Alan Reed

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Alan Reed
Alanreed.jpg
Born Herbert Theodore Bergman
(1907-08-20)August 20, 1907
New York City, New York, U.S.
Died June 14, 1977(1977-06-14) (aged 69)
Los Angeles, California, U.S.
Cause of death Heart attack
Other names Alan Reed Sr.
Teddy Bergman
Alma mater Columbia University
Occupation Actor, voice actor
Years active 1930–1977
Known for Voice of Fred Flintstone (1960–1977)
Spouse(s)
Finnette Walker
(m. 1932; his death 1977)
Children 3

Alan Reed (born Herbert Theodore Bergman; August 20, 1907 – June 14, 1977)[1] was an American actor and voice actor, best known as the original voice of Fred Flintstone on The Flintstones and various spinoff series. He also appeared in many films, including Days of Glory, The Tarnished Angels, Breakfast at Tiffany's, Viva Zapata! (as Pancho Villa), and Nob Hill, and various television series.

Early years[edit]

Born in New York City, Reed attended Washington High School[2] (now George Washington Educational Campus) and majored in journalism at Columbia University.

Between graduating from WHS and entering Columbia, he studied drama at the American Academy of Dramatic Arts.[3] He began his acting career in the city, eventually working on Broadway. He was Jewish.[4]

For several years, Reed toured in vaudeville with his cousin, Harry Green.[5] He also had two other jobs—operating a wholesale candy factory and working at the Copake Country Club as "social director, entertainment producer and actor."[3]

For a time, he continued to list himself either as Teddy Bergman or Alan Reed, depending on the role he was playing (Reed for more comedic roles, Bergman for more serious ones). He was able to act in 22 foreign dialects, and made a career as a successful radio announcer and stage actor.[citation needed]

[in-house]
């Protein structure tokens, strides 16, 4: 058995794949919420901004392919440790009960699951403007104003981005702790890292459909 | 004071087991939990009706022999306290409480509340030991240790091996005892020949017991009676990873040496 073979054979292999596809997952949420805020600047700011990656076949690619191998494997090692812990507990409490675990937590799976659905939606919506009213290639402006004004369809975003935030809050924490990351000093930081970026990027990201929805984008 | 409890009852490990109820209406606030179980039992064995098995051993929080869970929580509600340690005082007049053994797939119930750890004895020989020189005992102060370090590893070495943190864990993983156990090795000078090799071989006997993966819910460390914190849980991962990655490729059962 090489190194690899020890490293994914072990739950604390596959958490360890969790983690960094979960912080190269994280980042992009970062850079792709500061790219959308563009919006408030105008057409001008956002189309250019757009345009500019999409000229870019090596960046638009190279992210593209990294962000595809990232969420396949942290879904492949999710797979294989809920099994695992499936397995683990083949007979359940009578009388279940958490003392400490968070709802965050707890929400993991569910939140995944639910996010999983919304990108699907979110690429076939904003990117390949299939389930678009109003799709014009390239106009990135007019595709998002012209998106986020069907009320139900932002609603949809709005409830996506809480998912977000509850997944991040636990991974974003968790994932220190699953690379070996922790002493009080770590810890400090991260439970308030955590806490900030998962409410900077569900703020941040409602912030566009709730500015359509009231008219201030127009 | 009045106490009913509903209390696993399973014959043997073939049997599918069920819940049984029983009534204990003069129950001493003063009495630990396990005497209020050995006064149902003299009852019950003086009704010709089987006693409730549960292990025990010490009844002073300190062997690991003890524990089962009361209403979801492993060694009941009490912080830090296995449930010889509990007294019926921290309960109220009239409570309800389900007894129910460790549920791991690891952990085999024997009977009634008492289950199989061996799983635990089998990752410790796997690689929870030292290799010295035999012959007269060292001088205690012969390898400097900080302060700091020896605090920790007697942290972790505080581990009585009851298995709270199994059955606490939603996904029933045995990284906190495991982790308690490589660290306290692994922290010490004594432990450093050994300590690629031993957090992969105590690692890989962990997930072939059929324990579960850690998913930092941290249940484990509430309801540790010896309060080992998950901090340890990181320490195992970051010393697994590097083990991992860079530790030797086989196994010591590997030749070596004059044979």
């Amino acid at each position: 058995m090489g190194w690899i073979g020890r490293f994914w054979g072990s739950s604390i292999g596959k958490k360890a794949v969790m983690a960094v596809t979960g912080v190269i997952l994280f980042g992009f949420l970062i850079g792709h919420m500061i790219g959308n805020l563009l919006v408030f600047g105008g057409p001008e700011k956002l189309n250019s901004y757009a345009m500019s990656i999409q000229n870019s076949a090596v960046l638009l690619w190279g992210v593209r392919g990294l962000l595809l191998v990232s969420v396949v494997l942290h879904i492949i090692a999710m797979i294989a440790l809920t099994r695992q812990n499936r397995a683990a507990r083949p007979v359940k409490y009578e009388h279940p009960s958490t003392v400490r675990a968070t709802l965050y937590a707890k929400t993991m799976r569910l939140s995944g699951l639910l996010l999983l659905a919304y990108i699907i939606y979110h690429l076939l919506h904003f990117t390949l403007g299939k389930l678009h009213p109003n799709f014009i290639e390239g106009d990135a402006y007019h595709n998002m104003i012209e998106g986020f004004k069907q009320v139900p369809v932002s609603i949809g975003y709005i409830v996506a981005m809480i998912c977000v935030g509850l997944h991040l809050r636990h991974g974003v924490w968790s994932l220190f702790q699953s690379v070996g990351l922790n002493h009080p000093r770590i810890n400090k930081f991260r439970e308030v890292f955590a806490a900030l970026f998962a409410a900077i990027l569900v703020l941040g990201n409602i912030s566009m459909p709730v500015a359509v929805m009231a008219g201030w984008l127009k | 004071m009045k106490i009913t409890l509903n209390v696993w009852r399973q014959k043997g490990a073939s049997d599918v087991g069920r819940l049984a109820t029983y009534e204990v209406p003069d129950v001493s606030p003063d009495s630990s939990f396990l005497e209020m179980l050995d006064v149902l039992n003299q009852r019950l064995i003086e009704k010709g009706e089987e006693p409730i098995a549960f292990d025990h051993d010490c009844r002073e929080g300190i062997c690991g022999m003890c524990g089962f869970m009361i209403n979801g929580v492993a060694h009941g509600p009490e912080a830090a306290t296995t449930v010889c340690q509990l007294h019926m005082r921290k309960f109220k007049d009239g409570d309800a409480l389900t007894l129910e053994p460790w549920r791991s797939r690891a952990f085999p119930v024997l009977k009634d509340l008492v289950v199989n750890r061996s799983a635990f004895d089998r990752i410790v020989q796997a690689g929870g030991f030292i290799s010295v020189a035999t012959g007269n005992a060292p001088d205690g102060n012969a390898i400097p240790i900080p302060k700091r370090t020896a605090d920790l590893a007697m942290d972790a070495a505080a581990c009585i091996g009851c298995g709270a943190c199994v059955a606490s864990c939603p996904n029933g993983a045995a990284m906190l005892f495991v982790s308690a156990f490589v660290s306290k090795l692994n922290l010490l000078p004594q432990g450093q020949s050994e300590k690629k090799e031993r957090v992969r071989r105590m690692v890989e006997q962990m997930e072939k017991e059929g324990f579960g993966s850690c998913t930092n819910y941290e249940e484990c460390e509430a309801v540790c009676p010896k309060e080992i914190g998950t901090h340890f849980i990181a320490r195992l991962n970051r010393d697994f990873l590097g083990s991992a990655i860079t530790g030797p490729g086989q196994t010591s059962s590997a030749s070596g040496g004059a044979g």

Career[edit]

Radio and stage[edit]

As early as 1930, Reed (billed as Teddy Bergman) co-starred with Herbert Polesie in Henry and George, a CBS program that featured "minute dramas, popular laughmakers ... interspersed with dance music selections."[6]

Reed's radio work included having two roles in Valiant Lady,[7] the role of Solomon Levy on Abie's Irish Rose, as the "Allen's Alley" resident poet Falstaff Openshaw on Fred Allen's NBC radio show, and later on his own five-minute show, Falstaff's Fables, on ABC, as Officer Clancey and other occasional roles on the NBC radio show Duffy's Tavern, as Shrevey the driver on several years of The Shadow, as Chester Riley's boss on the NBC radio show The Life of Riley, as Italian immigrant Pasquale in Life with Luigi on CBS radio, various supporting roles on Yours Truly, Johnny Dollar and The Phil Harris-Alice Faye Show, and as Lt. Walter Levinson in several episodes of Richard Diamond, Private Detective.

Reed was "heard regularly on the Crime Doctor series,"[8] and "was the original Daddy to Fanny Brice on Baby Snooks."[9] Billed as Teddy Bergman, he had the title role on Joe Palooka.[9]

Billed as Teddy Bergman, Reed appeared on Broadway in Double Dummy (1936), and A House in the Country (1937),[10] and Love's Old Sweet Song (1940).[11]

Television and voice acting[edit]

From 1957 to 1958, Reed appeared in a recurring role as J.B. Hafter, a studio boss, on the CBS sitcom Mr. Adams and Eve, starring Howard Duff and Ida Lupino, then married in real life, but appearing as a fictitious acting couple living in Beverly Hills, California. He also played the same character in The Bob Cummings Show, syndicated as Love That Bob. In 1963, he appeared as Councilman Jack Gramby in episode 8 of the CBS sitcom My Favorite Martian. In 1964–65, he had a recurring role as Mr. Swidler in the ABC sitcom Mickey, starring Mickey Rooney as the owner of a resort hotel in Newport Beach, California.